contact with the ICC over a possible surrender, though he may also harbour
hopes that mercenaries can spirit him to a friendly African country.

Algeria,
which took in Saif al-Islam's mother, sister, brother Hannibal and half-brother
Mohammed, is not a signatory to the treaty that set up the ICC. Nor is Sudan or
Zimbabwe.

The
Hague-based ICC has warned Saif al-Islam that it could order a mid-air
interception if he tried to flee by plane from his unidentified Sahara desert
hideout for a safe haven.

"We
received through an informal intermediary some questions from Saif apparently
about the legal system -- what happens to him if he appears before the judges,
can he be sent to Libya, what happens if he's convicted, what happens if he's acquitted,"
said Moreno-Ocampo.

"We
are not in any negotiations with Saif," he said, adding that the ICC would
not later force him to return to Libya provided another country is willing to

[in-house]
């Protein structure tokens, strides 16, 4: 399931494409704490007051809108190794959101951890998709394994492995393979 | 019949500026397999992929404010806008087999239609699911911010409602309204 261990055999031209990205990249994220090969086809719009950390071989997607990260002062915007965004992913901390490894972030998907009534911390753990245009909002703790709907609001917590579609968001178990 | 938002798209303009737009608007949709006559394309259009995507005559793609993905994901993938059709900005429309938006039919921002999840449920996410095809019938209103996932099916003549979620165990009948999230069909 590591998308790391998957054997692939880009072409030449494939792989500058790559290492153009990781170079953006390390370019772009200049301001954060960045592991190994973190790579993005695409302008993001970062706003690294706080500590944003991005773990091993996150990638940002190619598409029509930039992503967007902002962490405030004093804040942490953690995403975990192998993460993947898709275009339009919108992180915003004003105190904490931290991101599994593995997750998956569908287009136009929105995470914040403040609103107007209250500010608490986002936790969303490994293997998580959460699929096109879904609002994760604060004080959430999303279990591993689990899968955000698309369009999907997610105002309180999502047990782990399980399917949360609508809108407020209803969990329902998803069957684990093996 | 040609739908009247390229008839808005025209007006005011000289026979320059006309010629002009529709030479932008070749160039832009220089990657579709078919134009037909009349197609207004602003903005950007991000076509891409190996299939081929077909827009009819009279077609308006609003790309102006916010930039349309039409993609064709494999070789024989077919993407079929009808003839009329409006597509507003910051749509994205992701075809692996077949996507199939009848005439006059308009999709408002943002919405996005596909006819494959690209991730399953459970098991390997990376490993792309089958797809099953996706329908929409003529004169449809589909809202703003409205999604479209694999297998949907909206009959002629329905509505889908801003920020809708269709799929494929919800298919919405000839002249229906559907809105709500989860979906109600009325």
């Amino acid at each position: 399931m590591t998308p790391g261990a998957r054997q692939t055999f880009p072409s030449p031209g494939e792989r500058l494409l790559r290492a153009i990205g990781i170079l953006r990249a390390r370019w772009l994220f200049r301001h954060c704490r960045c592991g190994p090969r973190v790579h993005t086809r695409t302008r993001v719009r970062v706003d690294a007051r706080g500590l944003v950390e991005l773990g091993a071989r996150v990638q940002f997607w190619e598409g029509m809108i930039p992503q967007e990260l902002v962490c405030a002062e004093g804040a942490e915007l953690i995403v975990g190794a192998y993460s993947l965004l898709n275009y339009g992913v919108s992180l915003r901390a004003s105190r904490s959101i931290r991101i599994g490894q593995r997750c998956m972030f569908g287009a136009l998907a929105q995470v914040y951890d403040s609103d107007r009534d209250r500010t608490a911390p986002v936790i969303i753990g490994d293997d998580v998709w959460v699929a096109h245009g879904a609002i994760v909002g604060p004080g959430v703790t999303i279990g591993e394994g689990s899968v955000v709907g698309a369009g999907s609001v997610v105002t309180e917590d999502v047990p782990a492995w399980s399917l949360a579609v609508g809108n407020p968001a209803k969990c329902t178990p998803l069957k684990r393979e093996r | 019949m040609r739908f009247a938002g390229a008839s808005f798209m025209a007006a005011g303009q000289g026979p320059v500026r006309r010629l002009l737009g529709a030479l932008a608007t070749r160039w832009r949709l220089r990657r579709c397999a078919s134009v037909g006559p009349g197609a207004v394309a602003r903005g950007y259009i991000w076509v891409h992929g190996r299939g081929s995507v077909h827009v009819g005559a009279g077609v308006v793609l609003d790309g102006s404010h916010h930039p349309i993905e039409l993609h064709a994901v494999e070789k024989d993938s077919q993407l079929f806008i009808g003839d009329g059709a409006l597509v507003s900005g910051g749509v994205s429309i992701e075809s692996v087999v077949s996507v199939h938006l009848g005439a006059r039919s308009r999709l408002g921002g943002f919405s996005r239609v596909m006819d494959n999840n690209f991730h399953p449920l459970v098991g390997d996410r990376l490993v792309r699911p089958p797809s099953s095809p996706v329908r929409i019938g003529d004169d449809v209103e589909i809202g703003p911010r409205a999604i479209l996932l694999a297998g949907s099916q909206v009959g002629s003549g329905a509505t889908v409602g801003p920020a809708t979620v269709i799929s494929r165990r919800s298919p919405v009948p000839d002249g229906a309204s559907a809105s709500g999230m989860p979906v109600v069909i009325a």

receive him after he is either acquitted or is convicted and has served his
sentence.

The
NTC's interim information minister, Mahmoud Shammam, said the council had not
discussed the indirect contacts between Saif al-Islam and the ICC. "We
don't have a formal position on the reports," he said in Tripoli.

Before a
popular uprising imperiled his father's grip on Libya, Saif al-Islam had cast
himself as an enlightened supporter of reform at home and across the Arab
world. But then he swore to crush opponents of his father's 42-year rule.

Asked
about Saif al-Islam's metamorphosis, Moreno-Ocampo said: "After all these
years, nothing surprises me

Adel 8 years ago

Guys we need to be realistic here - how is it goverments of the world support protesters with heavy weapons which they stole from the Army and later given by NATO? If u are protesting why attack military location to steal dangours weapon which even without experince is dangourus? This is clearly a different interest..there is no country in the world would allow anyone near military location no matter who you are ..dont belive me try it. u will be in jail for just using a camera near such location